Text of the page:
25 F3d 263 United States v. Godfrey

25 F.3d 263

UNITED STATES of America, Plaintiff-Appellee,
Chad GODFREY, Defendant-Appellant.

No. 93-2717

Summary Calendar.
United States Court of Appeals,
Fifth Circuit.

June 24, 1994.

Kent A. Schaffer, Houston, TX, for appellant.

Paula C. Offenhauser, Katherine L. Haden, Asst. U.S. Attys., Gaynelle G. Jones, U.S. Atty., Houston, TX, for appellee.

Appeal from the United States District Court for the Southern District of Texas.

Before WISDOM, JOLLY, and JONES, Circuit Judges.

WISDOM, Circuit Judge:*

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Defendant/appellant Chad Godfrey pleaded guilty to one count of conspiracy to commit bank fraud and misapplication of funds by a bank officer in violation of 18 U.S.C. Sec. 371. The district court, after departing downward from the sentence range suggested by the Sentencing Guidelines, sentenced Godfrey to 21 months in prison. On three grounds, Godfrey challenges the district court's calculation of his sentence. We AFFIRM.


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A. Standard of Review


When reviewing a sentence, we ask whether the district court correctly applied the Sentencing Guidelines to factual findings that are not clearly erroneous.10 The district court's application and interpretation of the Sentencing Guidelines are matters of law subject to de novo review.11


B. "Double Counting" for Leadership and Planning


Godfrey first contends that the district court improperly "double counted" in adjusting his sentence level upward by four levels for being a leader or organizer under U.S.S.G. Sec. 3B1.1(a) and by two levels for more than minimal planning and for involvement in a scheme to defraud more than one victim under Sec. 2F1.1(b)(2).


We have previously noted that the Sentencing Guidelines do not forbid all double counting.12 Double counting is impermissible only when the particular guidelines in question forbid it.13 Because neither Sec. 3B1.1 nor Sec. 2F1.1 forbid double-counting with each other, increases under both of those sections are permitted. This is also the conclusion reached by most of the other circuits to address this question.14 Previous unpublished decisions of this Court agree.15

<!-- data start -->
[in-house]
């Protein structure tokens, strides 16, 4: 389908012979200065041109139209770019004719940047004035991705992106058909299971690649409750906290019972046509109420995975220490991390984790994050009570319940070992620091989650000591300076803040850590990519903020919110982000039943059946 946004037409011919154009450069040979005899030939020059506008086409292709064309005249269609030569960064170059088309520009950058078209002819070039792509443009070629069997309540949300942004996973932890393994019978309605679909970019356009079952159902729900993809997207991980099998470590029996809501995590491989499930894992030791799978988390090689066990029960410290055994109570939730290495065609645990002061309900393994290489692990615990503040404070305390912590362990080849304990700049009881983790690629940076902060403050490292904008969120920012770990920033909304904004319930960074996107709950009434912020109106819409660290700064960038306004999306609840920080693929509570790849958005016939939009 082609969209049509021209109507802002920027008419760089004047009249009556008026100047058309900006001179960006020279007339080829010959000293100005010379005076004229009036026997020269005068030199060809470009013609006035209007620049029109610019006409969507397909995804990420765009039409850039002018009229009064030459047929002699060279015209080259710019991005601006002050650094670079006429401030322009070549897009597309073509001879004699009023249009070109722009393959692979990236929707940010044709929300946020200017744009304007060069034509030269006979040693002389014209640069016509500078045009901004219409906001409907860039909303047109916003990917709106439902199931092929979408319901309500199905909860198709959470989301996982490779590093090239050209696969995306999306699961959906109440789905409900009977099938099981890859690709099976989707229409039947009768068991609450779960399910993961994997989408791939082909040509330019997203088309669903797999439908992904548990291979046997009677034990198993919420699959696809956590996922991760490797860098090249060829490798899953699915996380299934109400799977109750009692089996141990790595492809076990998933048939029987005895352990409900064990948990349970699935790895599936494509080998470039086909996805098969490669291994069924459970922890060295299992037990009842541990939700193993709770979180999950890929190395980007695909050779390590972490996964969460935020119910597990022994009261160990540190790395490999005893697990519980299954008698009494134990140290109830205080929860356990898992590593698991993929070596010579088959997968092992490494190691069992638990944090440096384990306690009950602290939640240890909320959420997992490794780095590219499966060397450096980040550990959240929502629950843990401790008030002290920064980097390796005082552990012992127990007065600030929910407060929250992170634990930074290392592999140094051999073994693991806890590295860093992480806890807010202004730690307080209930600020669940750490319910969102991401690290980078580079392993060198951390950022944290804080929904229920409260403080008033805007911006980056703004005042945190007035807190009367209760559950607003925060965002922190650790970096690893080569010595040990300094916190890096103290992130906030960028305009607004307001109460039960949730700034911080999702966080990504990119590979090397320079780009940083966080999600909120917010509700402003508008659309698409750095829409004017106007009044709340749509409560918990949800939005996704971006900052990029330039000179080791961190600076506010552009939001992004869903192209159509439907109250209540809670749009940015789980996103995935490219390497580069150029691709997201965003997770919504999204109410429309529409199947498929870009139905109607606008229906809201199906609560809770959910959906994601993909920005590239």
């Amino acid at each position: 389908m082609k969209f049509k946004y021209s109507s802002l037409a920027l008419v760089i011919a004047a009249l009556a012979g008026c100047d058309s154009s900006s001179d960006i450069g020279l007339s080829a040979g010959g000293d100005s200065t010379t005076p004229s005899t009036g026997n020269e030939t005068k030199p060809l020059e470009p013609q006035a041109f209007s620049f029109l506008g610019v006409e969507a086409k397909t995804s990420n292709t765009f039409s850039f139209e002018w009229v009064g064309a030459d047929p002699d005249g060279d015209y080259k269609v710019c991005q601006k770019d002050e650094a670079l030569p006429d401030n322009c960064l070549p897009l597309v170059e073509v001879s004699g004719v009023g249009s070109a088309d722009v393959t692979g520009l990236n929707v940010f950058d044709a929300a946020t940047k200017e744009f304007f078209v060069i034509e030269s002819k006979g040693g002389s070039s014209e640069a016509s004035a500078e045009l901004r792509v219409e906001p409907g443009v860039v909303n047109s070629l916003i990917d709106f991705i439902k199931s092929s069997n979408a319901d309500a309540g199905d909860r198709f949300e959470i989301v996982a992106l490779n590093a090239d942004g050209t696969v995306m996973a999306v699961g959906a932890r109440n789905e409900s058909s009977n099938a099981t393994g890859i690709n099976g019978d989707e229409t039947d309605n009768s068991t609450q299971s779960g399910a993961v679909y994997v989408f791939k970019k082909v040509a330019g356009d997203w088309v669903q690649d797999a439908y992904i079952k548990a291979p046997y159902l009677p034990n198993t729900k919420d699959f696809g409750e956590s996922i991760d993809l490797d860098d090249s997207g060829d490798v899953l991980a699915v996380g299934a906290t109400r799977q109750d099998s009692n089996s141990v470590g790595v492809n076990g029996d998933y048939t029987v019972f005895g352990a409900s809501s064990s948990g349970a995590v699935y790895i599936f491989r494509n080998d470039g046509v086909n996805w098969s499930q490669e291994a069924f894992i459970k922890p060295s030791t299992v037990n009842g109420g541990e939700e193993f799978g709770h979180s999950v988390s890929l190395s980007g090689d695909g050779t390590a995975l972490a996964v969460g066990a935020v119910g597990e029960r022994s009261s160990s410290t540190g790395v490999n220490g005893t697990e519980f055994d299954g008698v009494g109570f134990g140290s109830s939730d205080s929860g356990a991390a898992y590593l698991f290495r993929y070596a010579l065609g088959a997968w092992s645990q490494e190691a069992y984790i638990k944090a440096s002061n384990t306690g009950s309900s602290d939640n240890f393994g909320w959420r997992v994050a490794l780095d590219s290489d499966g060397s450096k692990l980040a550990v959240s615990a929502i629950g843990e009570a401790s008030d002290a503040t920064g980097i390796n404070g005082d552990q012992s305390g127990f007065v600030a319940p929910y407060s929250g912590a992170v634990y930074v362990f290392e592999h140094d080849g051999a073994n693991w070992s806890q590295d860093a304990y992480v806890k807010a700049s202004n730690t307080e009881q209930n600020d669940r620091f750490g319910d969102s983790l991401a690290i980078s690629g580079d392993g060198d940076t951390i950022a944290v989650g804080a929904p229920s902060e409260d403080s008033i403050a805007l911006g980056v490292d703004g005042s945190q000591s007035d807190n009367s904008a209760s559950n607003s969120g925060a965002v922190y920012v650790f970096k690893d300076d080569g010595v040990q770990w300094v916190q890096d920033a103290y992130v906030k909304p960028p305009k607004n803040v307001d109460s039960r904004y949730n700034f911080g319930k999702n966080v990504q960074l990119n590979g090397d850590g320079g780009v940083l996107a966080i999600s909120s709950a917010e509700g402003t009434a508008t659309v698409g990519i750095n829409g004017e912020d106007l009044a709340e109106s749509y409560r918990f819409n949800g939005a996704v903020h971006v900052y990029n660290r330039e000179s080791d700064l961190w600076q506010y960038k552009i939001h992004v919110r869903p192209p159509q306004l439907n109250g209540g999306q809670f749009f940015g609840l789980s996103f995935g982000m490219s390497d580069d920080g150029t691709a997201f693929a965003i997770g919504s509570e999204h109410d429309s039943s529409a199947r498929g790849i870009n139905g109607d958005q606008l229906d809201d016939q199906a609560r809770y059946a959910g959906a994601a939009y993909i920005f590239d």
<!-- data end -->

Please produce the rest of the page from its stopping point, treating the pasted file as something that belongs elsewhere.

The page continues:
We consider Godfrey's reliance on the Sixth Circuit's decision in United States v. Romano16 misplaced. In Romano, the Sixth Circuit reversed a sentence that the district court had enhanced under both sections 3B1.1(a) and 2F1.1(b)(2) of the Sentencing Guidelines. The majority in Romano concluded that "by its very nature, being an organizer or leader of more than five persons necessitates more than minimal planning",17 but the Sentencing Commission did not intend to punish the same conduct cumulatively under more than one provision of the Guidelines.18 Therefore, the majority concluded, adjustments under both Secs. 3B1.1(a) and 2F1.1(b)(2) were impermissible.

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Even if we thought the rule of Romano could be squared with the jurisprudence of this Circuit (and we have serious doubts that it can), we find Romano distinguishable from Godfrey's case. Section 2F1.1(b)(2) allows a two-level increase if the defendant (A) engaged in more than minimal planning or (B) engaged in a scheme to defraud more than one victim. Only the first of those two options was at issue in Romano. The district court found, however, that Godfrey's conduct fitted either of the two options under Sec. 2F1.1(b)(2). In such circumstances, even the Sixth Circuit does not follow the Romano rule, but instead permits cumulative increases under Secs. 2F1.1(b)(2) and 3B1.1(a).19 The enhancement in Godfrey's case plainly was permissible.


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Godfrey's sentence is AFFIRMED.


Most of this opinion merely decides this particular case based on well-settled principles of law and is unworthy of publication. See Loc.R. 47.5. The appeal raises one question of precedential significance. We direct that only the first and last paragraphs of the opinion and all of parts II.A and II.B be published, with omissions in the published text to be indicated by asterisks. See, e.g., Garcia v. Wash, 20 F.3d 608 (5th Cir.1994)


United States v. Montoya-Ortiz, 7 F.3d 1171, 1179 (5th Cir.1993). A factual finding is clearly erroneous if it is not plausible in light of the record taken as a whole. See Anderson v. City of Bessemer City, 470 U.S. 564, 573-76, 105 S.Ct. 1504, 1511-12, 84 L.Ed.2d 518 (1985)


Montoya-Ortiz, 7 F.3d at 1179


United States v. Gonzales, 996 F.2d 88, 93 (5th Cir.1993)


See id. at 93-94


See United States v. Myerson, 18 F.3d 153, 163-64 (2d Cir.1994); United States v. Smith, 13 F.3d 1421, 1429 (10th Cir.1994); United States v. Aideyan, 11 F.3d 74, 76 (6th Cir.1993); United States v. Willis, 997 F.2d 407, 418-19 (8th Cir.1993), cert. denied, --- U.S. ----, 114 S.Ct. 704, 126 L.Ed.2d 670 (1994); United States v. Kelly, 993 F.2d 702, 704-05 (9th Cir.1993); United States v. Curtis, 934 F.2d 553, 556 (4th Cir.1991); United States v. Boula, 932 F.2d 651, 654-55 (7th Cir.1991)


See United States v. Grube, 20 F.3d 469 (5th Cir.1994) (table) (manuscript opinion at 3-6); United States v. Walker, 981 F.2d 1255 (5th Cir.1992) (table) (manuscript opinion at 3)


970 F.2d 164 (6th Cir.1992)


Id. at 167




See Aideyan, 11 F.3d at 76